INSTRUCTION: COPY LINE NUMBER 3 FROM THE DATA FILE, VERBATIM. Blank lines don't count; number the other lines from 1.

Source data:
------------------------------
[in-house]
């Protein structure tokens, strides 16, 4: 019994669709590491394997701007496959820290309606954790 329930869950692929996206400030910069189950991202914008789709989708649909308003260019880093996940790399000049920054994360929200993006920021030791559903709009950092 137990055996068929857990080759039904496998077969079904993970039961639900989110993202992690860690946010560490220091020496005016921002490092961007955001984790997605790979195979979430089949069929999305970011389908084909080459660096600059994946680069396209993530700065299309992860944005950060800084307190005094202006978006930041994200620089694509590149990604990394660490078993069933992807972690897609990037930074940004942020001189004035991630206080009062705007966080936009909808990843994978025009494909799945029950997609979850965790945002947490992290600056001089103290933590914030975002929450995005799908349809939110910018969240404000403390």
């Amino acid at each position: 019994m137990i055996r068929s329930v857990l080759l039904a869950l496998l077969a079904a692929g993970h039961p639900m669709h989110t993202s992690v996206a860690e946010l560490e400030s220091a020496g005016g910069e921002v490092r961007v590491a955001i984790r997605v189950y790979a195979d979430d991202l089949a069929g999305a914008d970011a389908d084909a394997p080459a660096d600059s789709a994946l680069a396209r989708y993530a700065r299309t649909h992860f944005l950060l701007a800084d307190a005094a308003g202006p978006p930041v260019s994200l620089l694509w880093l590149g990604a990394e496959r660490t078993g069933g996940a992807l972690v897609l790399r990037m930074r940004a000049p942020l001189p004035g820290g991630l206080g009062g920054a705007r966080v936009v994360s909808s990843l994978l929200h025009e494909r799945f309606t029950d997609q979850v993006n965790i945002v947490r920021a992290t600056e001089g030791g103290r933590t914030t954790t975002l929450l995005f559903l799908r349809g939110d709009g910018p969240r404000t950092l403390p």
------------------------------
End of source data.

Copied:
């Amino acid at each position: 019994m137990i055996r068929s329930v857990l080759l039904a869950l496998l077969a079904a692929g993970h039961p639900m669709h989110t993202s992690v996206a860690e946010l560490e400030s220091a020496g005016g910069e921002v490092r961007v590491a955001i984790r997605v189950y790979a195979d979430d991202l089949a069929g999305a914008d970011a389908d084909a394997p080459a660096d600059s789709a994946l680069a396209r989708y993530a700065r299309t649909h992860f944005l950060l701007a800084d307190a005094a308003g202006p978006p930041v260019s994200l620089l694509w880093l590149g990604a990394e496959r660490t078993g069933g996940a992807l972690v897609l790399r990037m930074r940004a000049p942020l001189p004035g820290g991630l206080g009062g920054a705007r966080v936009v994360s909808s990843l994978l929200h025009e494909r799945f309606t029950d997609q979850v993006n965790i945002v947490r920021a992290t600056e001089g030791g103290r933590t914030t954790t975002l929450l995005f559903l799908r349809g939110d709009g910018p969240r404000t950092l403390p």